Sunday, 29 November 2009

Church of St Nicolas, Vršovice

As promised, today we're visiting the oldest building in Vršovice.  Occupying a plot of land where once a Romanesque chapel stood, the present church dates from 1704 and was extended in 1896. But predating it by nearly two centuries is one of the two bells hanging in the church's magnificent octagonal belfry. It was cast in 1511 by the master founder Bartoloměj of Prague, who was responsible for many of the bells which still survive throughout the Czech lands.

Against the north side of the church is a statue erected to the memory of the 14th century St John of Pomuk, now called Nepomuk, south of Plzeň.  The stories of his life and death differ widely, but what is certain is that he disagreed with King Wenceslas IV either over the power of the state to influence church matters or - more colourfully - because he refused to reveal to the diminutive monarch what the Queen had told him in confession. The enraged king had John thrown off the Charles Bridge into the Vltava, where according to legend five stars hovered over the drowning man. His remains are entombed in an extravagantly baroque tomb in St Vitus's Cathedral in Prague Castle.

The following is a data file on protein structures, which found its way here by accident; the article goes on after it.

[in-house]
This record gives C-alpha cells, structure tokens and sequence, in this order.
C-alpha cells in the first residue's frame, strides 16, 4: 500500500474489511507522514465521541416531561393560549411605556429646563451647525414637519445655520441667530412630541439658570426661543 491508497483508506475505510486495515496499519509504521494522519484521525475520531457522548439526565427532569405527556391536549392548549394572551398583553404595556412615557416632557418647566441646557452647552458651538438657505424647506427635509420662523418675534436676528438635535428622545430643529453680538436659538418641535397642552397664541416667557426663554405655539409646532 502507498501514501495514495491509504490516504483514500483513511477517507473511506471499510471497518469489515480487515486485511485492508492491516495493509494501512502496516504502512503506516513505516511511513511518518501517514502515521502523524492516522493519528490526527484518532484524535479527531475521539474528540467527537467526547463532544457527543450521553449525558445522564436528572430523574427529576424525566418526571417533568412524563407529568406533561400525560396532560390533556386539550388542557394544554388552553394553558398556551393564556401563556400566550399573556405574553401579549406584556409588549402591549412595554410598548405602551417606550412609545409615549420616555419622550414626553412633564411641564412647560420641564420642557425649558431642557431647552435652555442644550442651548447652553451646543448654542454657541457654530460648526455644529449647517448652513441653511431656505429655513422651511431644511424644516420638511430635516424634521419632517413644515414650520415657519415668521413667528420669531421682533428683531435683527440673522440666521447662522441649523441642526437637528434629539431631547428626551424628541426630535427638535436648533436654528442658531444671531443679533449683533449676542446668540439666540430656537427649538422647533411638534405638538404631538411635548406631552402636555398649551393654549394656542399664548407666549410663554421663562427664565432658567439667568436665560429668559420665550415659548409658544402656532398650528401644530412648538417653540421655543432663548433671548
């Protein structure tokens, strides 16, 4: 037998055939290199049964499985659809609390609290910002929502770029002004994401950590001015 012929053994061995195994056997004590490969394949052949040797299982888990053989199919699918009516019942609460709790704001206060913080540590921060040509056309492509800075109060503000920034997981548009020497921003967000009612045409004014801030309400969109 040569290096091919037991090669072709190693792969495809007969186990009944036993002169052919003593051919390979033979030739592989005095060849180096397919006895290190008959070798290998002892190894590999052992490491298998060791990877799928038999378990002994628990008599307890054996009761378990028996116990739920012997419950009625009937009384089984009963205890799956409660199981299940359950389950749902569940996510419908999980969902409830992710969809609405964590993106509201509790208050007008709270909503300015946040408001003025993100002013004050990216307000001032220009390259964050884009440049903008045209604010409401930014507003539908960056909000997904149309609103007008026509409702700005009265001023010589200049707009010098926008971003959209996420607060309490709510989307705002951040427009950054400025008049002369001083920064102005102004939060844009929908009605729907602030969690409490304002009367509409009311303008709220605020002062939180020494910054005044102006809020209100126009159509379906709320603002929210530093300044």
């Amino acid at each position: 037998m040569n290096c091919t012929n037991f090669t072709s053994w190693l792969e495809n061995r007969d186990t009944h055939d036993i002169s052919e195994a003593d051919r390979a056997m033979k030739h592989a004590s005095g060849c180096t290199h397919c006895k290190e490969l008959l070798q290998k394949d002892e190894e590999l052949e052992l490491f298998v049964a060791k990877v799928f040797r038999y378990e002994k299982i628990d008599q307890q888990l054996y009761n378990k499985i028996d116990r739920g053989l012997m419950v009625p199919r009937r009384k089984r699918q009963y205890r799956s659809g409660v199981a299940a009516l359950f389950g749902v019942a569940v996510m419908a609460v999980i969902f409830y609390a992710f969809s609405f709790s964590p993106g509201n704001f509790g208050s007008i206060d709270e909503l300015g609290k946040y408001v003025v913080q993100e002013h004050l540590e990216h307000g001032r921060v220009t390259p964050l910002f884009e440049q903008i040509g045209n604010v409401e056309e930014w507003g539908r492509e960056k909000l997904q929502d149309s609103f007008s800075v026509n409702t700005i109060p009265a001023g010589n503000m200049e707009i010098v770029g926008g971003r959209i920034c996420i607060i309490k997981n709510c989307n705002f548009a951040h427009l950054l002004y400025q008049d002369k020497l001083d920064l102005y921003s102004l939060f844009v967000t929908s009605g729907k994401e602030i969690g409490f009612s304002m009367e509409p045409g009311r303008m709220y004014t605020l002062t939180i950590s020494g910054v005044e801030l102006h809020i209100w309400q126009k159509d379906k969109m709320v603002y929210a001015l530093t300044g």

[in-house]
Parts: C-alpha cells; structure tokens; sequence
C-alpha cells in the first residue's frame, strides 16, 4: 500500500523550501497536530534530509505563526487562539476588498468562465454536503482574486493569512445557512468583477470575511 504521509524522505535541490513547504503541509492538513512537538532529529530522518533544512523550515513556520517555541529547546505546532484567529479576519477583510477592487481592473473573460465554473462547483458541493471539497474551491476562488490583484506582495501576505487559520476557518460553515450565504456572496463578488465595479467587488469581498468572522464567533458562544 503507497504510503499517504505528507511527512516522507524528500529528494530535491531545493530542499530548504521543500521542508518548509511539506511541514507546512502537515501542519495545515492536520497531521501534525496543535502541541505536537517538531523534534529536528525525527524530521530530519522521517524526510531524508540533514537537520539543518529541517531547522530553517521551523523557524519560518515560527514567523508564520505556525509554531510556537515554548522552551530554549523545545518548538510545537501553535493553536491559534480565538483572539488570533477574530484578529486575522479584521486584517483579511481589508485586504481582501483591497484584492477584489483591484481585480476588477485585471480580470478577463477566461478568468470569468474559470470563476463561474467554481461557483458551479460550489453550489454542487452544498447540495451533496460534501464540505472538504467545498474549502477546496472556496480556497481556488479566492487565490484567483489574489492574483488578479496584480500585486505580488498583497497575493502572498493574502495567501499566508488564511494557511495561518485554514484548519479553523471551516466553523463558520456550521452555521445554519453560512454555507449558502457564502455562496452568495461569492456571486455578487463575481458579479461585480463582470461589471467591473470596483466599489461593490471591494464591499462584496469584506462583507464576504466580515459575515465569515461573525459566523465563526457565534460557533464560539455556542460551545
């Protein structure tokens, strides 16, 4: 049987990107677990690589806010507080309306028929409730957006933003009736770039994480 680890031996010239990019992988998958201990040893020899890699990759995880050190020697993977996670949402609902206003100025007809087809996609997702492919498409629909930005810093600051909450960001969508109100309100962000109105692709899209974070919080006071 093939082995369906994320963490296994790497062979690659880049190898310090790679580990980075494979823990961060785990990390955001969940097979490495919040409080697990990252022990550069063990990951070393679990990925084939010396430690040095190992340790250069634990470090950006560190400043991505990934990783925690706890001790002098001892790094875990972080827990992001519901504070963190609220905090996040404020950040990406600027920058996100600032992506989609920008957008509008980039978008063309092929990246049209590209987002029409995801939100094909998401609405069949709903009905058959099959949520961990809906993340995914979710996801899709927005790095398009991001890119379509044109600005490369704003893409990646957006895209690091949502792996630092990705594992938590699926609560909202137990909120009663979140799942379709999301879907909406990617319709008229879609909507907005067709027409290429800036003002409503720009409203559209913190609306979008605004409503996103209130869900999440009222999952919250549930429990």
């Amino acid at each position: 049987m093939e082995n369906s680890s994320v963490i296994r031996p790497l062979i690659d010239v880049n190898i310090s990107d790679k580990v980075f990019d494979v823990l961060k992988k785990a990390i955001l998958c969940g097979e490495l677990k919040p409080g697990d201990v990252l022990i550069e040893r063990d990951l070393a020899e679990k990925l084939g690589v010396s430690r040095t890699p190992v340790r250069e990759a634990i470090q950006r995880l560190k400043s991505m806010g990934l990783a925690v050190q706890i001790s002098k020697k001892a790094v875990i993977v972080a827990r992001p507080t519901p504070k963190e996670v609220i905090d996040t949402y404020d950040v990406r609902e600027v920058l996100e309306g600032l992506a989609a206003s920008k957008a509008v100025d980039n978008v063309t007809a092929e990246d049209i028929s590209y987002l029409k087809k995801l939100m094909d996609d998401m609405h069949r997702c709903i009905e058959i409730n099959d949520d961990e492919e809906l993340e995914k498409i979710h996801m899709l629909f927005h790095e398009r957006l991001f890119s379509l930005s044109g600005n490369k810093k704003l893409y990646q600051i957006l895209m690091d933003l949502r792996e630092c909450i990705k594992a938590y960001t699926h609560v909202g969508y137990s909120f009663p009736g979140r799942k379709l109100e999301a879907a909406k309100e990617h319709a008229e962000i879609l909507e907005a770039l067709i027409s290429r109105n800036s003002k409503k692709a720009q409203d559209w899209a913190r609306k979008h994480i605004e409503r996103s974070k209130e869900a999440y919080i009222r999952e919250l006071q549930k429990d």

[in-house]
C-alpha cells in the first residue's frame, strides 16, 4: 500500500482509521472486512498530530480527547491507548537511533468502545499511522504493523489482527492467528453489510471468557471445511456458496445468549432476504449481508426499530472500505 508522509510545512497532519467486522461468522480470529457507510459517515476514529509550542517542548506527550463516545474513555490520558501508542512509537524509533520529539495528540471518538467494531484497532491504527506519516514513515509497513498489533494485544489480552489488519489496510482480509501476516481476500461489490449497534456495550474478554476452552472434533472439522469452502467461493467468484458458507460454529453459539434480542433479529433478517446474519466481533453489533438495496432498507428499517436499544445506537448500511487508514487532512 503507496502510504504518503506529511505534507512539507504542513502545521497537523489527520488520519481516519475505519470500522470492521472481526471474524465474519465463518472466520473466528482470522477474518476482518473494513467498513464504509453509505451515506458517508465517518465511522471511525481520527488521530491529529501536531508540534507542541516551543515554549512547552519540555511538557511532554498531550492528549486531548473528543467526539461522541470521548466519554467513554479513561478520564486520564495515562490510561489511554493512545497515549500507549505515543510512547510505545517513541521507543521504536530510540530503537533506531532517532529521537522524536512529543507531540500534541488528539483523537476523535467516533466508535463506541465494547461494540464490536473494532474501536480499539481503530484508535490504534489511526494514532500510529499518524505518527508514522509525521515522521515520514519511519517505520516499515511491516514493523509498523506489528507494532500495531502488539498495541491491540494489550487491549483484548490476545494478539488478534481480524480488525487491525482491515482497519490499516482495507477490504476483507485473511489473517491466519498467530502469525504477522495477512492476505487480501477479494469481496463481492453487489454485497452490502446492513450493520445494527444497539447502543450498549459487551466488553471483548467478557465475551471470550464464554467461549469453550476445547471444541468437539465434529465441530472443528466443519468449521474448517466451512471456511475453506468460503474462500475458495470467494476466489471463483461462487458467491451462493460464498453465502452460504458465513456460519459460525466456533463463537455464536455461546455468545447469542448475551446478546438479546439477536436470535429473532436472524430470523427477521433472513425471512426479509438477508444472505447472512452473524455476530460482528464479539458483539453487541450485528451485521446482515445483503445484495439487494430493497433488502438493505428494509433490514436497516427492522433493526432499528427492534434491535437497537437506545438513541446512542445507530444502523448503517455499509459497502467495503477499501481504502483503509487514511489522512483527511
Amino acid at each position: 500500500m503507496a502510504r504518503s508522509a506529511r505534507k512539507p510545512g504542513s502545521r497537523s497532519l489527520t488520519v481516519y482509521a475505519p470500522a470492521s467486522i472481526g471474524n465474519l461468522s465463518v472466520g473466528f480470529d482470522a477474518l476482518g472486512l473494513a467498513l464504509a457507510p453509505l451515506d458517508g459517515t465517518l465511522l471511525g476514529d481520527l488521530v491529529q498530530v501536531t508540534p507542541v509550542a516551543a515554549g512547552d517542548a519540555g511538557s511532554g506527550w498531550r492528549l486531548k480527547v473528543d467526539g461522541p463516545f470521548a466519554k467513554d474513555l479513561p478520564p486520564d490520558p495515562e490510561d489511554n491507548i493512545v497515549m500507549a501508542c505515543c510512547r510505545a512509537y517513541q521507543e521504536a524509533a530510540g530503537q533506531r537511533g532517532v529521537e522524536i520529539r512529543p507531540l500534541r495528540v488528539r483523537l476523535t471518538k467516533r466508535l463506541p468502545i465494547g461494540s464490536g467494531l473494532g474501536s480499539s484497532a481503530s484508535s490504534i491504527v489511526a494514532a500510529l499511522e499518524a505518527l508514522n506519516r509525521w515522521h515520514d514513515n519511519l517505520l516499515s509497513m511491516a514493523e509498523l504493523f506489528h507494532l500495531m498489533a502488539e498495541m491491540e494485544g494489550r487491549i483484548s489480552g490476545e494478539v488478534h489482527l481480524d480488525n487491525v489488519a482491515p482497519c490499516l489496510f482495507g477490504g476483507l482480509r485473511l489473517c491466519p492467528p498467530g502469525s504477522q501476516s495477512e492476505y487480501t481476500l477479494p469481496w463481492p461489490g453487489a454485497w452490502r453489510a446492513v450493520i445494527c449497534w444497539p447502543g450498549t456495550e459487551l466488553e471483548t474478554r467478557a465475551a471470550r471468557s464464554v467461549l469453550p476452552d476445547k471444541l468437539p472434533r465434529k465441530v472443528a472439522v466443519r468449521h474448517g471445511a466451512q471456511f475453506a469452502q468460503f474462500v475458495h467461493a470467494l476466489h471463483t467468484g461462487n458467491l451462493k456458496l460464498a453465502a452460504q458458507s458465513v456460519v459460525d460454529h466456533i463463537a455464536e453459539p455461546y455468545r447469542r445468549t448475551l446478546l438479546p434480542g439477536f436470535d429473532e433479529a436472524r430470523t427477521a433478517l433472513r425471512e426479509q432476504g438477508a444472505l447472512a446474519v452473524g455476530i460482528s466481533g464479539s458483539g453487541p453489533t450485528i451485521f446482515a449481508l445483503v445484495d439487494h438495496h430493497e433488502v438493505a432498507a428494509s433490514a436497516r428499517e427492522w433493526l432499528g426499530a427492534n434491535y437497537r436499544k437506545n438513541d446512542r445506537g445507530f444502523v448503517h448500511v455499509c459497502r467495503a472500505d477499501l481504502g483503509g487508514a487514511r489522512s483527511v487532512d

For those interested in such arcana, the badly-weathered Latin inscription - which translates 'The town of Vrsovice dedicated [this statue] to St John Nepomuk, special defender of their homeland' - can be decoded by extracting only the letters representing Roman numerals, in order to reveal the statue's date. Such 'chronograms' are common on baroque statues, columns and even sheet music. For other examples, see my posts here, and the interesting website Saxa Loquuntur.

SANCTO IOANNI NEPOMVCENO SPECIALI PATRIAE PATRONO CIVITAS VRSOVICENSIS SACRAVIT gives
C II MVC CILI I CIVI VVICI CVI= 1685

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